Warners Bay History

The Awabakal

“People from the Awabakal tribe or clan lived on the foreshore of Lake Macquarie around what is now called Warner’s Bay. The northern extremities of the Lake were important in the daily and ritual life of these people. Though there is little visible evidence remaining to suggest their habitation.” 1

Missionary Station

In January 1825, the Reverend Lancelot E Threlkeld of the London Missionary Society made the decision to found a mission among the Awabakal at Lake Macquarie. The site “Biddobar” or “Biddaba” was chosen as the location of the mission. In a map accompanying a claim for land in 1829, Threlkeld marked the location – at the lakeside of what is now Warners Bay. 2

Origin of Name - Warners Bay

Warners Bay was named after first settler, Jonathan Warner.

Early Settlers/Land Grants

Jonathan Warner was a disbanded officer from the New South Wales Royal Veteran Corp. He had also been the Assistant Surveyor of Roads and Bridges in Wiseman’s Ferry District. In this role he was sent to check a proposed road from the Hawkesbury to Maitland via Lake Macquarie.
Warner selected his land at the Threlkeld’s original mission site in July 1829 and was authorised to take possession in 1831. He built a two-storey weatherboard house which he called “Biddaba” - (silent resting place) on a hill near the present Warners Bay Primary School. There he established a farm and orange orchard. He had a number of assigned convicts to work on the farm in addition to his sons.

In 1833, he was appointed Police Magistrate for Brisbane Water, which involved fortnightly horseback journeys to Gosford to attend court sittings. He died in 1842, leaving his widow to manage the estate.  The orchard was a showplace as late as 1870 and visitors came from Newcastle to see it. The Warner Homestead was demolished in about 1932.

1 Warners Bay The Early Years – Peter Murray 2011 Edition, p3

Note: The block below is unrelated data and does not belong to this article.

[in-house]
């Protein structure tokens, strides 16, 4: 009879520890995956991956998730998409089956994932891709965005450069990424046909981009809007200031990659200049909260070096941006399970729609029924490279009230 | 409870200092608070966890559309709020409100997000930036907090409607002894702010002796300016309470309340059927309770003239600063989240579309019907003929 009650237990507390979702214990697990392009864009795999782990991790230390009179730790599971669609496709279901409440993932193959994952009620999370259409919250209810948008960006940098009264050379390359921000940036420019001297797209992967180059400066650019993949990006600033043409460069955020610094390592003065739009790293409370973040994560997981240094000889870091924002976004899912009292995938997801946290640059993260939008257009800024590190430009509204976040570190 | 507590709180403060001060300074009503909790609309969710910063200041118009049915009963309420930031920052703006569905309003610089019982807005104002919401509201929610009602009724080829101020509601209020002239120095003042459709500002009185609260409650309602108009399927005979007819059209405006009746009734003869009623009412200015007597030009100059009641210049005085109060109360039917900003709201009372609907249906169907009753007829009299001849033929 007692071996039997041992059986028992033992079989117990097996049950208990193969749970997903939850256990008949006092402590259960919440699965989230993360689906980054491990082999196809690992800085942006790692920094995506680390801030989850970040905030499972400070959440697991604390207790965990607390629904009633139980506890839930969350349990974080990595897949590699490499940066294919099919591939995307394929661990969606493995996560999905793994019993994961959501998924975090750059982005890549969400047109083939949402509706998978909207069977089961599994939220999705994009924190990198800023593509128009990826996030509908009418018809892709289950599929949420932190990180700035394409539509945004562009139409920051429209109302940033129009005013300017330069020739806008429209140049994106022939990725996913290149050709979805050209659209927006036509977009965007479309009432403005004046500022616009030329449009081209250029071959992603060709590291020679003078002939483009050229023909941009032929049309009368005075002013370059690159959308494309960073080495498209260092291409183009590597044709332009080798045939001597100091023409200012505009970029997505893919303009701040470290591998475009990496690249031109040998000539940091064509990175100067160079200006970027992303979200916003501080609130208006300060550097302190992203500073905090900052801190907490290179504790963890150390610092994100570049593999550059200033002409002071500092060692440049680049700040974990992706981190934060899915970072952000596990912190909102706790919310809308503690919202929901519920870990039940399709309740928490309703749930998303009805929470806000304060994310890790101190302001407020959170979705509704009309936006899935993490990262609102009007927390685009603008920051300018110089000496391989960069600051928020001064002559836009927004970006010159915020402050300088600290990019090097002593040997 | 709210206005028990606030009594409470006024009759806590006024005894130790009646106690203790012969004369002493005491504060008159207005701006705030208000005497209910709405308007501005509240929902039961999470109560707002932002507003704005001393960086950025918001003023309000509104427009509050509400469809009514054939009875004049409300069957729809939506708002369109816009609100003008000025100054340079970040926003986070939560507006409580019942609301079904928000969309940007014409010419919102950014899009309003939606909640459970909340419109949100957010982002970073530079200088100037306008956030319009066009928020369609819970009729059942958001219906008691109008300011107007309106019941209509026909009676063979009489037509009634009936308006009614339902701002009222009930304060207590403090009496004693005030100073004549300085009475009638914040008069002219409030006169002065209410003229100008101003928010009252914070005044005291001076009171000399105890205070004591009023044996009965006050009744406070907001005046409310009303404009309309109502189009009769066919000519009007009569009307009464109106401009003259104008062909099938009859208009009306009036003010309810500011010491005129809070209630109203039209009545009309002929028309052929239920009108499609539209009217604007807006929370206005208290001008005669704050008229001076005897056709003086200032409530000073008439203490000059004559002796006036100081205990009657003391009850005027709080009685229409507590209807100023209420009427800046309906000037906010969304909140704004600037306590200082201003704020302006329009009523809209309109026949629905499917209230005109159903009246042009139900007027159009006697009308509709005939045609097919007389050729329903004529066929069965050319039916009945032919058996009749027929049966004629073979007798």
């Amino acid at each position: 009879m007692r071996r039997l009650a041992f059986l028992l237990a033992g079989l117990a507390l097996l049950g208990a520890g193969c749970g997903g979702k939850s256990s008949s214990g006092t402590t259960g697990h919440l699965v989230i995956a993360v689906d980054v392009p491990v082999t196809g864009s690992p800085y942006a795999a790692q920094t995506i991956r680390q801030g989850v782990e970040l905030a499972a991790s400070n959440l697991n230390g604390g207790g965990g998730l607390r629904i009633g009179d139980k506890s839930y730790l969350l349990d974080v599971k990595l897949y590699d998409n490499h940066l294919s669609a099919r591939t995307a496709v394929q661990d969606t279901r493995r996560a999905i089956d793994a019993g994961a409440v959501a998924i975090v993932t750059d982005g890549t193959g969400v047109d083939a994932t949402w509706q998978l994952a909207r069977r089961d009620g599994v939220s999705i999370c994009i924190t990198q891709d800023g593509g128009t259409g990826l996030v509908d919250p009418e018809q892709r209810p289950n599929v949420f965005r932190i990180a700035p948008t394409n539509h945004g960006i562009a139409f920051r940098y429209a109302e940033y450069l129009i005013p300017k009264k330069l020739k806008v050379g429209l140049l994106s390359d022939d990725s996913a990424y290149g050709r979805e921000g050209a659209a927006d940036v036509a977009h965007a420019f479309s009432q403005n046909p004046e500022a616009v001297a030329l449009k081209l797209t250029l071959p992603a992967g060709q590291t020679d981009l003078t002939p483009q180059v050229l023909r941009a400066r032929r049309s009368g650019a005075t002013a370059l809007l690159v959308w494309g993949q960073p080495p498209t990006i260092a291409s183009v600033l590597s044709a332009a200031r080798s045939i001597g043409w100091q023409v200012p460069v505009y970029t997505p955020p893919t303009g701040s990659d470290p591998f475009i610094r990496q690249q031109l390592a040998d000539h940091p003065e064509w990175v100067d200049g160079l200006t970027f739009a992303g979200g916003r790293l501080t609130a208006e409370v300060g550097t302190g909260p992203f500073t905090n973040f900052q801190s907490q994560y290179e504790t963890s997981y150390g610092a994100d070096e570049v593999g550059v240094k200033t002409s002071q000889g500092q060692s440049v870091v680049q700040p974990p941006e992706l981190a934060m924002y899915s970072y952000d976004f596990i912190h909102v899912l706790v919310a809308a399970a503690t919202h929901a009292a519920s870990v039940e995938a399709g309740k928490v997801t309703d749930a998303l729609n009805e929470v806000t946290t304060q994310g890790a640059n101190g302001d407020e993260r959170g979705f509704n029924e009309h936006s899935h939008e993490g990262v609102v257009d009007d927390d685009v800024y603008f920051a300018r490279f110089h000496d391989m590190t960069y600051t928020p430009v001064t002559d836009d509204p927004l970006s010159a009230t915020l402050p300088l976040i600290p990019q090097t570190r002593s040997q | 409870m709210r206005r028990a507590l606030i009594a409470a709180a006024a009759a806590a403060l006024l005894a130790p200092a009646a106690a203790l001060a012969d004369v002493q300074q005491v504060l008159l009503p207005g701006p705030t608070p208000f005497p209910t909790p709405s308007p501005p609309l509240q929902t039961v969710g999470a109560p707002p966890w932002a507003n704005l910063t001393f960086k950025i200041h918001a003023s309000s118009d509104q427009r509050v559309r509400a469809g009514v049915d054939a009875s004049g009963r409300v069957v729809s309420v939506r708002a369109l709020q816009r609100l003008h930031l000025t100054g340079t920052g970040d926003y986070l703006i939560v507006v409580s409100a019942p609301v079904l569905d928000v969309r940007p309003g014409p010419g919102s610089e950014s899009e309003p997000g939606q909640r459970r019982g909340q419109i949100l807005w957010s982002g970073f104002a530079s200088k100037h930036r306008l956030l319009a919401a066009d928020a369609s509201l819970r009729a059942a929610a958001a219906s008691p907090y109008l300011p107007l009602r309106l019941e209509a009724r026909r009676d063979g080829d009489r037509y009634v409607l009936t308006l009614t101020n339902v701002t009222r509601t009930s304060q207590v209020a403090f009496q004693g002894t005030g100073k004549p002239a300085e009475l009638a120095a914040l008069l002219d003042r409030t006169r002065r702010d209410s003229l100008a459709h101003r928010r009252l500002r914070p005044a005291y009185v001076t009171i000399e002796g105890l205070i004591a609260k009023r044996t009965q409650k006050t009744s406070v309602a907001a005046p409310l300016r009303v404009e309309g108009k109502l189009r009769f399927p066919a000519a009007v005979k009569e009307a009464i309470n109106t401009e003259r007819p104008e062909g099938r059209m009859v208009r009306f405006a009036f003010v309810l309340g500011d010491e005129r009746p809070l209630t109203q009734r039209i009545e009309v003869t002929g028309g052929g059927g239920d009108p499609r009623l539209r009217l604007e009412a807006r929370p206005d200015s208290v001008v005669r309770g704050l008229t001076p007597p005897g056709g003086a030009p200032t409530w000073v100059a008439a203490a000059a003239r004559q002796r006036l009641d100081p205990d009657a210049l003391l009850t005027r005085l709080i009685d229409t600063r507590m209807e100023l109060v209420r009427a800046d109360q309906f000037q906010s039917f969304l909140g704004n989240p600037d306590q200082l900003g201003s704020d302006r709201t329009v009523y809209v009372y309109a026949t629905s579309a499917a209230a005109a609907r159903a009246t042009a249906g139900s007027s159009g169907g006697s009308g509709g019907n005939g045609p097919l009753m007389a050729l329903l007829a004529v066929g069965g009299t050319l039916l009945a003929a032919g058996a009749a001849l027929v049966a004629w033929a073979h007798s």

2 Warners Bay The Early Years – Peter Murray 2011 Edition, p3-4

Early Industry

The Warner family had a small coal mine in the form of a tunnel on the waterfront below their house, the coal being taken away by boat from a jetty there. A second tunnel had been dug for coal in a gully near the homestead but it was not economical because of the difficulty of transporting the coal to the waterfront.

In 1883 a company headed by Hyde, Waterhouse and Cowlishaw leased the Warner Estate from the surviving heirs with the intention of drilling a third tunnel but the project does not seem to have materialized. On 24 July 1884, Archibald Gardiner notified the closure of the Warners Estate mine on behalf of the South Wallsend Coal Company.

Early Transport

By boat or horse; Jonathan Warner made his fortnightly journeys to Brisbane Water accompanied by two of his sons for safety. There was a horse and dray track to Newcastle, which was used to transport farm produce.

In 1931, a private bus service operated from Speers Point to Broadmeadow via Warners Bay and Charlestown. This was converted to a government service in 1937 and extended to Newcastle.

First School

Opened as a provisional school in July 1892, Warners Bay Primary School became a public school in April 1904. The school was called “Warner” until November 1913. Warners Bay High School was opened in January 1966.

Town Centre

The Warners Bay Shopping Centre expanded rapidly after 1980. Lake Macquarie Council created a reserve along the edge of the bay using fill from various sites. This foreshore has become a hub for recreational activity both on and off shore, sailing, kayaking and paddle boarding are all popular activities. The area also features a shared cycle path and walking track stretching from the Lake Macquarie Art Gallery at Booragul to Green Point;  the path is widely used by the local community.

3 Source:http://www.lakemac.infohunt.nsw.gov.au/library/lhist/suburb/lmp&p/warnersbay.htm